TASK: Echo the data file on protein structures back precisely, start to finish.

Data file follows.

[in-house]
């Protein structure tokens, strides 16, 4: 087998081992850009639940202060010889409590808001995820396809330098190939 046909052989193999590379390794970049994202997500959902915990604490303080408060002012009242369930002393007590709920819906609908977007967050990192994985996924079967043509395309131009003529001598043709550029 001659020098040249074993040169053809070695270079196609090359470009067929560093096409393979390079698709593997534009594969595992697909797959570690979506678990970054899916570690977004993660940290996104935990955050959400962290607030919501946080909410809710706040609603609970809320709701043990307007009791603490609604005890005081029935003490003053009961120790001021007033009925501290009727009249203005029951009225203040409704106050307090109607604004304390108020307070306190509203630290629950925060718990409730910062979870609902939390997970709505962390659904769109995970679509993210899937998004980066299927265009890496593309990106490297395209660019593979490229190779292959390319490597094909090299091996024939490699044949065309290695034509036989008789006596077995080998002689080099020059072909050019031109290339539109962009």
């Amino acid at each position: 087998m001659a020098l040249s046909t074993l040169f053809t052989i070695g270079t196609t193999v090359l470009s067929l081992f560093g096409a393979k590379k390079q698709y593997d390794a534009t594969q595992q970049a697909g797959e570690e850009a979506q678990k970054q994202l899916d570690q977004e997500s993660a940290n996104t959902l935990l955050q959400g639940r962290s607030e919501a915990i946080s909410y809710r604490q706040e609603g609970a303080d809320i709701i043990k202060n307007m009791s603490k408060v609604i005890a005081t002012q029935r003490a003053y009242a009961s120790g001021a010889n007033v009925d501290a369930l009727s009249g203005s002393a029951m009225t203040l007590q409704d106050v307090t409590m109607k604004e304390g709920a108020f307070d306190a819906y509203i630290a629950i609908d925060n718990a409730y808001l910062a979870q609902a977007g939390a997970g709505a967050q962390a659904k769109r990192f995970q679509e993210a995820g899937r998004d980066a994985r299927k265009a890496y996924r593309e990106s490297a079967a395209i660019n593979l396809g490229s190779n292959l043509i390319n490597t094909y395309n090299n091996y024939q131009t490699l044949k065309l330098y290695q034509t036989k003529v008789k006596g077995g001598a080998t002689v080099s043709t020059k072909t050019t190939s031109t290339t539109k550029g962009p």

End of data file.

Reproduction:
[in-house]
């Protein structure tokens, strides 16, 4: 087998081992850009639940202060010889409590808001995820396809330098190939 046909052989193999590379390794970049994202997500959902915990604490303080408060002012009242369930002393007590709920819906609908977007967050990192994985996924079967043509395309131009003529001598043709550029 001659020098040249074993040169053809070695270079196609090359470009067929560093096409393979390079698709593997534009594969595992697909797959570690979506678990970054899916570690977004993660940290996104935990955050959400962290607030919501946080909410809710706040609603609970809320709701043990307007009791603490609604005890005081029935003490003053009961120790001021007033009925501290009727009249203005029951009225203040409704106050307090109607604004304390108020307070306190509203630290629950925060718990409730910062979870609902939390997970709505962390659904769109995970679509993210899937998004980066299927265009890496593309990106490297395209660019593979490229190779292959390319490597094909090299091996024939490699044949065309290695034509036989008789006596077995080998002689080099020059072909050019031109290339539109962009």
């Amino acid at each position: 087998m001659a020098l040249s046909t074993l040169f053809t052989i070695g270079t196609t193999v090359l470009s067929l081992f560093g096409a393979k590379k390079q698709y593997d390794a534009t594969q595992q970049a697909g797959e570690e850009a979506q678990k970054q994202l899916d570690q977004e997500s993660a940290n996104t959902l935990l955050q959400g639940r962290s607030e919501a915990i946080s909410y809710r604490q706040e609603g609970a303080d809320i709701i043990k202060n307007m009791s603490k408060v609604i005890a005081t002012q029935r003490a003053y009242a009961s120790g001021a010889n007033v009925d501290a369930l009727s009249g203005s002393a029951m009225t203040l007590q409704d106050v307090t409590m109607k604004e304390g709920a108020f307070d306190a819906y509203i630290a629950i609908d925060n718990a409730y808001l910062a979870q609902a977007g939390a997970g709505a967050q962390a659904k769109r990192f995970q679509e993210a995820g899937r998004d980066a994985r299927k265009a890496y996924r593309e990106s490297a079967a395209i660019n593979l396809g490229s190779n292959l043509i390319n490597t094909y395309n090299n091996y024939q131009t490699l044949k065309l330098y290695q034509t036989k003529v008789k006596g077995g001598a080998t002689v080099s043709t020059k072909t050019t190939s031109t290339t539109k550029g962009p």